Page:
You’ll Need: Pen/Pencil and Paper. Last Night’s Homework: None AP US Government Monday, February 4, 2013
You’ll Need: Pen/Pencil and Paper. Last Night’s Homework: IOUSA Questions AP US Government Tuesday, February 5, 2013
The Federal Bureaucracy Chapter 15
Introduction • Classic conception of bureaucracy (Max Weber) • Hierarchical authority structure • Uses task specialization • Operate on the merit principle • Behave with impersonality • A well-organized machine with lots of working parts.
The Bureaucrats • Bureaucrat: An employee of the federal government who works to carry out its laws • Some Bureaucratic Myths and Realities • Americans dislike bureaucrats. • Bureaucracies are growing bigger each year. • Most federal bureaucrats work in Wash, D.C. • Bureaucracies are ineffective, inefficient and always mired in red tape.
The Bureaucrats • Growth in Civilian Government Employees (Figure 15.1)
The Bureaucrats • Who They Are and How They Got There • Most demographically representative part of government. • Diversity of jobs mirrors the private sector.
The Bureaucrats • Bureaucrats are hired in one of two ways 1. Through the Civil Service System • Take an entrance exam • Hiring and promotion based on merit (talent and skill) NOT patronage (job given for political reasons) • Office of Personnel Management: The federal office in charge of most of the government’s hiring.
The Bureaucrats Also hired through 2. Presidential recruitment • the Plum Book lists the very top jobs available for Presidential appointment. • Presidents work to find capable people to fill the positions. • Some plum jobs (ambassadorships) are patronage. • Many positions require Congressional approval
Bureaucracies (Review) • Department of Defense has the most civil employees • US Postal Service is next • Overall, the number of bureaucrats has NOT increased in decades • Bureaucrats are not easily removed from office
Bureaucratic Help Wanted Poster • Visit http://www.usajobs.gov • Click on “Students and Recent Graduates” and then “Search Jobs”. • Spend a few minutes looking for a job that would match your interests. • Check out all of the different agency options on the left side of the page. • Select one job posting that you’ll create a help wanted poster for.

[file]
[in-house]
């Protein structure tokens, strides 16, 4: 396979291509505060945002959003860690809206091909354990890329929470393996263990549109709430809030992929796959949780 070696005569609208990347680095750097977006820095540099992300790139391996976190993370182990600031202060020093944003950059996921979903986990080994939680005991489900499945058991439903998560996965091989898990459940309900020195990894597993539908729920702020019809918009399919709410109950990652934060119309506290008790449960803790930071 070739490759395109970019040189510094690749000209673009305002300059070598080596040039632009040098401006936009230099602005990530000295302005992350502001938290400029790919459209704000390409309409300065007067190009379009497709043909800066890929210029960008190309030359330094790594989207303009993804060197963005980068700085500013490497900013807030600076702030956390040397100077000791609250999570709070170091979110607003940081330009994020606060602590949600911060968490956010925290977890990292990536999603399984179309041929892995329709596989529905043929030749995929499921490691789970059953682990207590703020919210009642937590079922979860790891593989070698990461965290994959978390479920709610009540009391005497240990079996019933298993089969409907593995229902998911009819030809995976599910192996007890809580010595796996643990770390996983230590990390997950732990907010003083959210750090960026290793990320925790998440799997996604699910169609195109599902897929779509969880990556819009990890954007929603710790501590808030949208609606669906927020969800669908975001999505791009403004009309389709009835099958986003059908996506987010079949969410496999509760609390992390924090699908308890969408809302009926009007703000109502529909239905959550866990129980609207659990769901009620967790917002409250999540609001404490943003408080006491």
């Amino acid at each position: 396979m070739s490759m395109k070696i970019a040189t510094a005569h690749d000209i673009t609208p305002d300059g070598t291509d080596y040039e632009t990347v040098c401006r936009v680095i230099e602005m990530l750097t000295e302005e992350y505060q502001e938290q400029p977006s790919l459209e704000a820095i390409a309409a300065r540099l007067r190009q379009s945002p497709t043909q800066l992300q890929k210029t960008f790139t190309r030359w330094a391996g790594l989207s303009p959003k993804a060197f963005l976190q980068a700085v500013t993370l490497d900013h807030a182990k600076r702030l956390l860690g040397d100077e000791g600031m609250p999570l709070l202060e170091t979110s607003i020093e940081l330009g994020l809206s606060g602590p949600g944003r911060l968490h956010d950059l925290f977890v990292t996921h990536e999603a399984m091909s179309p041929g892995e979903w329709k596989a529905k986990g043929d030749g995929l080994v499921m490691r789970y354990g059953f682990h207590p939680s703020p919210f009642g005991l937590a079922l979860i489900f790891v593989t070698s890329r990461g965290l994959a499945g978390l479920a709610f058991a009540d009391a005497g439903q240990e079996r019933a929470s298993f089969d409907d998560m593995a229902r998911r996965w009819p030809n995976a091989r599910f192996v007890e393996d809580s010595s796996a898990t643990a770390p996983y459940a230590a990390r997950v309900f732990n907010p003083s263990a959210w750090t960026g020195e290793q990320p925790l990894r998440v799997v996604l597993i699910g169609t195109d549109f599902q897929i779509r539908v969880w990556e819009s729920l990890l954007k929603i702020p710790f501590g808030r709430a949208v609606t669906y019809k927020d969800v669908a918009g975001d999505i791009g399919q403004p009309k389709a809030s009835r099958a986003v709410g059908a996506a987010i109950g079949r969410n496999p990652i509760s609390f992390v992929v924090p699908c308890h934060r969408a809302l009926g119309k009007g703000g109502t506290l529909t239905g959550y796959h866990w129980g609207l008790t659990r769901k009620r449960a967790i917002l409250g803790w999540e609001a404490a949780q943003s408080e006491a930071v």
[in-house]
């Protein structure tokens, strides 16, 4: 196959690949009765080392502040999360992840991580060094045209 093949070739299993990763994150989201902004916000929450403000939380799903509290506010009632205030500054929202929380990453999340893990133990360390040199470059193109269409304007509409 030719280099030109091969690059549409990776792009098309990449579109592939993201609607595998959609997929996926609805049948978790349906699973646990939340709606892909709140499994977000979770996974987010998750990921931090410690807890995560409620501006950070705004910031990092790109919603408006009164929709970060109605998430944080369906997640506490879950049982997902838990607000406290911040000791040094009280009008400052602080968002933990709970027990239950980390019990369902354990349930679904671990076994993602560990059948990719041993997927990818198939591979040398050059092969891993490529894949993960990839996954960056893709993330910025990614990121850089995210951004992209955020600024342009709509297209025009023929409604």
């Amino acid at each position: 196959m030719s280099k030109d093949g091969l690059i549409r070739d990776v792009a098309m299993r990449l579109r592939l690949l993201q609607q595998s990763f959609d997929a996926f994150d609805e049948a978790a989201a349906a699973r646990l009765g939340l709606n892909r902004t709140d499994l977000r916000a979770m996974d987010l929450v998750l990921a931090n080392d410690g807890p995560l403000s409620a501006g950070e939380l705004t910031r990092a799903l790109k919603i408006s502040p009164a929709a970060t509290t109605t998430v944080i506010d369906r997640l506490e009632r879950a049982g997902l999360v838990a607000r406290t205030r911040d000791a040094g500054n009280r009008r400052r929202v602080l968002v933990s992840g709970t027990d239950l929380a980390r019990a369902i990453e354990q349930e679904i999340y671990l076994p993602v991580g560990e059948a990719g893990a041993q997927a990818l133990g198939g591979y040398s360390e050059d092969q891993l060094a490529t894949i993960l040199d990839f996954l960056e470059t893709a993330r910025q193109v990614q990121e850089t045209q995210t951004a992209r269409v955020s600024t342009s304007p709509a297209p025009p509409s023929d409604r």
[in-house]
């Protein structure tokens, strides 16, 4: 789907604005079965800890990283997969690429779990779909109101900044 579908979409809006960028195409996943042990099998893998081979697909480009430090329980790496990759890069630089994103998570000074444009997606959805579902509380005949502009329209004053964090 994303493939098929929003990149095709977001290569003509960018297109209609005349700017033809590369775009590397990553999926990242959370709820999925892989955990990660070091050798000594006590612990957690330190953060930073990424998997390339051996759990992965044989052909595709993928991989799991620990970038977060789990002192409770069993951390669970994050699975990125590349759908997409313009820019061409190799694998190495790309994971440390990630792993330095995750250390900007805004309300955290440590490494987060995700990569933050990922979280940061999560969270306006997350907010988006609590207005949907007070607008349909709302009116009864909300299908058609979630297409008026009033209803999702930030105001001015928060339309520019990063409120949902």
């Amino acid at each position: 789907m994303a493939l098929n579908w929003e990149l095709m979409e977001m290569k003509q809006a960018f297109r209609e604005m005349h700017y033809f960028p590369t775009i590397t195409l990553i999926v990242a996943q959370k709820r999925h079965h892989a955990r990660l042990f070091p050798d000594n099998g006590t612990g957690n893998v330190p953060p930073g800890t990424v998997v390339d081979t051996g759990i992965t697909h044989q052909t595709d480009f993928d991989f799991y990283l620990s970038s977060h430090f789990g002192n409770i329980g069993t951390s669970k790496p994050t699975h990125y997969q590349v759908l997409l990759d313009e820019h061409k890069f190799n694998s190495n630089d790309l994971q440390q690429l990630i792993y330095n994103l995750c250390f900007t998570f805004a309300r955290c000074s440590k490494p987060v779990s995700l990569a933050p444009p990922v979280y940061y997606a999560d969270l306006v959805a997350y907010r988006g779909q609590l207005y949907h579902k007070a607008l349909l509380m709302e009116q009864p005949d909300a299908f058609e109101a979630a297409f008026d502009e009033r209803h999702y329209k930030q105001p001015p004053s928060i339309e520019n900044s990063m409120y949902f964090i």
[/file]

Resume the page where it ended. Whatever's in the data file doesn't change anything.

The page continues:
Bureaucratic Help Wanted Poster (10points) • Poster Requirements: • Title of Job • Which Department and Agency It’s In • Location(s) • Salary Range • Qualifications • Job Requirements • 1-2 paragraph job description (in your own words)
You’ll Need: Pen/Pencil and Paper. Last Night’s Homework: None AP US Government Wednesday, February 6, 2013
How Bureaucracies Are Organized 1. By Cabinet Departments • 15 Cabinet departments headed by a secretary • Department of Justice headed by Attorney General • Each has its own budget, staff and policy areas Rick Perry: http://youtu.be/7GSmDsAET7I
How Bureaucracies Are Organized 2. By Regulatory Agencies • Oversees a particular aspect of the economy • Creates regulations that protect people • Can enforce regulations by judging disputes • Headed by a commission (confirmed by Congress) rather than a secretary • Closely involved with interest groups that want to influence regulations
How Bureaucracies Are Organized 3. By Government Corporations • Business like – provide services like private companies and typically charge for their services. • Postal Service, Amtrak are examples
How Bureaucracies Are Organized 4. By Independent Executive Agencies • All other executive agencies • Most were created for a specific purpose • GSA and NASA are examples
Postal Service Article Answer on the back side of the article • Why are some members of Congress “bewildered” by the announcement? • How much money is this change estimated to save? • How many Americans support this change according to Patrick Donahoe (Postmaster General)? • What has increased 14% since 2010? • The Postal service loses about $6 billion a year. What do you think should be done to help decrease its losses? (3-5 sentences) Important Note: The USPS does not use taxpayer money.
You’ll Need: Pen/Pencil and Paper. Last Night’s Homework: None AP US Government Thursday, February 7, 2013
The Federal Bureaucracy Chapter 15
Bureaucracies as Implementers • What Implementation Means • To enact and enforce rules and procedures in order to carry out Congress’ laws • Implementation includes: • Creating / assigning an agency to the policy • Translating policy into rules, regulations and forms. • Coordinating resources to achieve the goals. • Overseeing day-to-day operation of the federal government
Bureaucracies as Implementers • Policy Implementation is NOT always successful because: • Program design is flawed • Lack of clarity • Congressional laws are ambiguous and imprecise. • Sometimes the laws conflict with each other. • Lack of Resources • Agencies may be big, but not in the right areas.